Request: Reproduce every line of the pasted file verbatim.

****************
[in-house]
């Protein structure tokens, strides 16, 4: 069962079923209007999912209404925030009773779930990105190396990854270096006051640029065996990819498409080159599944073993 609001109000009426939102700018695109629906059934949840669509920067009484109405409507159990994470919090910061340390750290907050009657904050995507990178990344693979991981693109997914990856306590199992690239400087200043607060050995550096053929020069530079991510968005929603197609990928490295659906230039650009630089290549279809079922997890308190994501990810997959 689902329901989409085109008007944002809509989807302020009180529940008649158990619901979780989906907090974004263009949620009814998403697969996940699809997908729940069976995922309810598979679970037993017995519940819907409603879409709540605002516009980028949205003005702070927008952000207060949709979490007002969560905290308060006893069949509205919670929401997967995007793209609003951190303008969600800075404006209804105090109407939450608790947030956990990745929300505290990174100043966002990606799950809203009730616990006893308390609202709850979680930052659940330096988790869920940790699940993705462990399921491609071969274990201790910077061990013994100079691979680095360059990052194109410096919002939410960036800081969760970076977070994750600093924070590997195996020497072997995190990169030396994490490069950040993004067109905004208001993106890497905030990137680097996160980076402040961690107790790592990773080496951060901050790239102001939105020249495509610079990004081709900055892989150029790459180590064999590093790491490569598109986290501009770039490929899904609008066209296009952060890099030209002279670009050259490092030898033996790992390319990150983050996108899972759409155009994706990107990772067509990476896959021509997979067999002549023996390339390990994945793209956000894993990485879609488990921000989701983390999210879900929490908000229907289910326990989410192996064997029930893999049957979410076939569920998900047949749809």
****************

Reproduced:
[in-house]
């Protein structure tokens, strides 16, 4: 069962079923209007999912209404925030009773779930990105190396990854270096006051640029065996990819498409080159599944073993 609001109000009426939102700018695109629906059934949840669509920067009484109405409507159990994470919090910061340390750290907050009657904050995507990178990344693979991981693109997914990856306590199992690239400087200043607060050995550096053929020069530079991510968005929603197609990928490295659906230039650009630089290549279809079922997890308190994501990810997959 689902329901989409085109008007944002809509989807302020009180529940008649158990619901979780989906907090974004263009949620009814998403697969996940699809997908729940069976995922309810598979679970037993017995519940819907409603879409709540605002516009980028949205003005702070927008952000207060949709979490007002969560905290308060006893069949509205919670929401997967995007793209609003951190303008969600800075404006209804105090109407939450608790947030956990990745929300505290990174100043966002990606799950809203009730616990006893308390609202709850979680930052659940330096988790869920940790699940993705462990399921491609071969274990201790910077061990013994100079691979680095360059990052194109410096919002939410960036800081969760970076977070994750600093924070590997195996020497072997995190990169030396994490490069950040993004067109905004208001993106890497905030990137680097996160980076402040961690107790790592990773080496951060901050790239102001939105020249495509610079990004081709900055892989150029790459180590064999590093790491490569598109986290501009770039490929899904609008066209296009952060890099030209002279670009050259490092030898033996790992390319990150983050996108899972759409155009994706990107990772067509990476896959021509997979067999002549023996390339390990994945793209956000894993990485879609488990921000989701983390999210879900929490908000229907289910326990989410192996064997029930893999049957979410076939569920998900047949749809």